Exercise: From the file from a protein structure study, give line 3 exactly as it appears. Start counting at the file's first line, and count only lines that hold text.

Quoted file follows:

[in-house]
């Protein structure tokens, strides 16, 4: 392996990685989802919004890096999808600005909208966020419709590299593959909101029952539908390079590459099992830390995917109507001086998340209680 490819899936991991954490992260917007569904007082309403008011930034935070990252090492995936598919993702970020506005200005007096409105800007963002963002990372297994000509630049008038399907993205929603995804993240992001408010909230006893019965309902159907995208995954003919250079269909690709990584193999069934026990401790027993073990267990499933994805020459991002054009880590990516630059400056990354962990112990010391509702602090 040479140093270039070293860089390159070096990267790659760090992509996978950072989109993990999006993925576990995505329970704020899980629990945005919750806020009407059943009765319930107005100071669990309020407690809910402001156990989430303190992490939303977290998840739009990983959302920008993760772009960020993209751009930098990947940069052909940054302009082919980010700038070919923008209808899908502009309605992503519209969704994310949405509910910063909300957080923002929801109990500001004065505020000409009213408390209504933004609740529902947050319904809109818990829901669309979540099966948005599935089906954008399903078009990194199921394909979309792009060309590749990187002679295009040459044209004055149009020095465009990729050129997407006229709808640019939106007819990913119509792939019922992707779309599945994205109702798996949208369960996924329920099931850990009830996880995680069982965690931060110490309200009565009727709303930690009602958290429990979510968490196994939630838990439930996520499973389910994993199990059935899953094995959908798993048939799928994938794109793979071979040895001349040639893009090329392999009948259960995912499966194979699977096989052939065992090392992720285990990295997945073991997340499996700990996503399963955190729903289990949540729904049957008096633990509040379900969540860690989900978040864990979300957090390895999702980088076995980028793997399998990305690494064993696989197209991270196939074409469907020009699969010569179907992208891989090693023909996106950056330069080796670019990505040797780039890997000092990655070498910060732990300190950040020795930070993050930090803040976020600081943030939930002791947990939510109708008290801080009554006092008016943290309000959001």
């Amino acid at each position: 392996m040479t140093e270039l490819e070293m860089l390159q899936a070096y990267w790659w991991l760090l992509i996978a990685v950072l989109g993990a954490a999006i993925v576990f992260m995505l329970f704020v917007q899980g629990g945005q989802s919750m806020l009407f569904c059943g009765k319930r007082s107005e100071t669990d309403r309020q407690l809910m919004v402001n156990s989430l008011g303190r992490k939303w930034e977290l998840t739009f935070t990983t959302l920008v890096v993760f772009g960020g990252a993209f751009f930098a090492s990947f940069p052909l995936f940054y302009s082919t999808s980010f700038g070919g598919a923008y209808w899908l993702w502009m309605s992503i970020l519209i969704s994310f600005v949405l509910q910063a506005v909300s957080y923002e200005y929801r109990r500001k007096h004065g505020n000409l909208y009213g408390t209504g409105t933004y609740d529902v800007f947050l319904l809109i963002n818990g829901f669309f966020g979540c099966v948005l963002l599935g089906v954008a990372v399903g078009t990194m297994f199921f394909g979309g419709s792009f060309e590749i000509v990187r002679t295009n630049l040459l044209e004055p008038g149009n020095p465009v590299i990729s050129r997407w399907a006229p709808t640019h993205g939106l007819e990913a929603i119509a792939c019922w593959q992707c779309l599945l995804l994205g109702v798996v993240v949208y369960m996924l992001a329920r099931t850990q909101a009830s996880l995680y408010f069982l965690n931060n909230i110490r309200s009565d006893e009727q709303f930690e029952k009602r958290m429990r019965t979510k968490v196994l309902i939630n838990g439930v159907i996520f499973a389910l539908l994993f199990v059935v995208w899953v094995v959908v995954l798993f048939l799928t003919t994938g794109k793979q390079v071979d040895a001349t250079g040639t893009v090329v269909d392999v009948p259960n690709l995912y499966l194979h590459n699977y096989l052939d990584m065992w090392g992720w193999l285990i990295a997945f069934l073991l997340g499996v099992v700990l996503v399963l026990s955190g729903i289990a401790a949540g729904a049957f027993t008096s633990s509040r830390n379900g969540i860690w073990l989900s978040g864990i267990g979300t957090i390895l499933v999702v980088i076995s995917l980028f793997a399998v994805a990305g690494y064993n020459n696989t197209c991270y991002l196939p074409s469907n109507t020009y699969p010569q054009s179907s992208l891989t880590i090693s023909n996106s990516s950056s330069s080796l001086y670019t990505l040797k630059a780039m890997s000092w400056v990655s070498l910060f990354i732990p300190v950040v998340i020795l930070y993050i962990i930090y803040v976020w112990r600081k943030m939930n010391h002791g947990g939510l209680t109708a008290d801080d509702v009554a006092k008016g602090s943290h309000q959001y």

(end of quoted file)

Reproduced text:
């Amino acid at each position: 392996m040479t140093e270039l490819e070293m860089l390159q899936a070096y990267w790659w991991l760090l992509i996978a990685v950072l989109g993990a954490a999006i993925v576990f992260m995505l329970f704020v917007q899980g629990g945005q989802s919750m806020l009407f569904c059943g009765k319930r007082s107005e100071t669990d309403r309020q407690l809910m919004v402001n156990s989430l008011g303190r992490k939303w930034e977290l998840t739009f935070t990983t959302l920008v890096v993760f772009g960020g990252a993209f751009f930098a090492s990947f940069p052909l995936f940054y302009s082919t999808s980010f700038g070919g598919a923008y209808w899908l993702w502009m309605s992503i970020l519209i969704s994310f600005v949405l509910q910063a506005v909300s957080y923002e200005y929801r109990r500001k007096h004065g505020n000409l909208y009213g408390t209504g409105t933004y609740d529902v800007f947050l319904l809109i963002n818990g829901f669309f966020g979540c099966v948005l963002l599935g089906v954008a990372v399903g078009t990194m297994f199921f394909g979309g419709s792009f060309e590749i000509v990187r002679t295009n630049l040459l044209e004055p008038g149009n020095p465009v590299i990729s050129r997407w399907a006229p709808t640019h993205g939106l007819e990913a929603i119509a792939c019922w593959q992707c779309l599945l995804l994205g109702v798996v993240v949208y369960m996924l992001a329920r099931t850990q909101a009830s996880l995680y408010f069982l965690n931060n909230i110490r309200s009565d006893e009727q709303f930690e029952k009602r958290m429990r019965t979510k968490v196994l309902i939630n838990g439930v159907i996520f499973a389910l539908l994993f199990v059935v995208w899953v094995v959908v995954l798993f048939l799928t003919t994938g794109k793979q390079v071979d040895a001349t250079g040639t893009v090329v269909d392999v009948p259960n690709l995912y499966l194979h590459n699977y096989l052939d990584m065992w090392g992720w193999l285990i990295a997945f069934l073991l997340g499996v099992v700990l996503v399963l026990s955190g729903i289990a401790a949540g729904a049957f027993t008096s633990s509040r830390n379900g969540i860690w073990l989900s978040g864990i267990g979300t957090i390895l499933v999702v980088i076995s995917l980028f793997a399998v994805a990305g690494y064993n020459n696989t197209c991270y991002l196939p074409s469907n109507t020009y699969p010569q054009s179907s992208l891989t880590i090693s023909n996106s990516s950056s330069s080796l001086y670019t990505l040797k630059a780039m890997s000092w400056v990655s070498l910060f990354i732990p300190v950040v998340i020795l930070y993050i962990i930090y803040v976020w112990r600081k943030m939930n010391h002791g947990g939510l209680t109708a008290d801080d509702v009554a006092k008016g602090s943290h309000q959001y």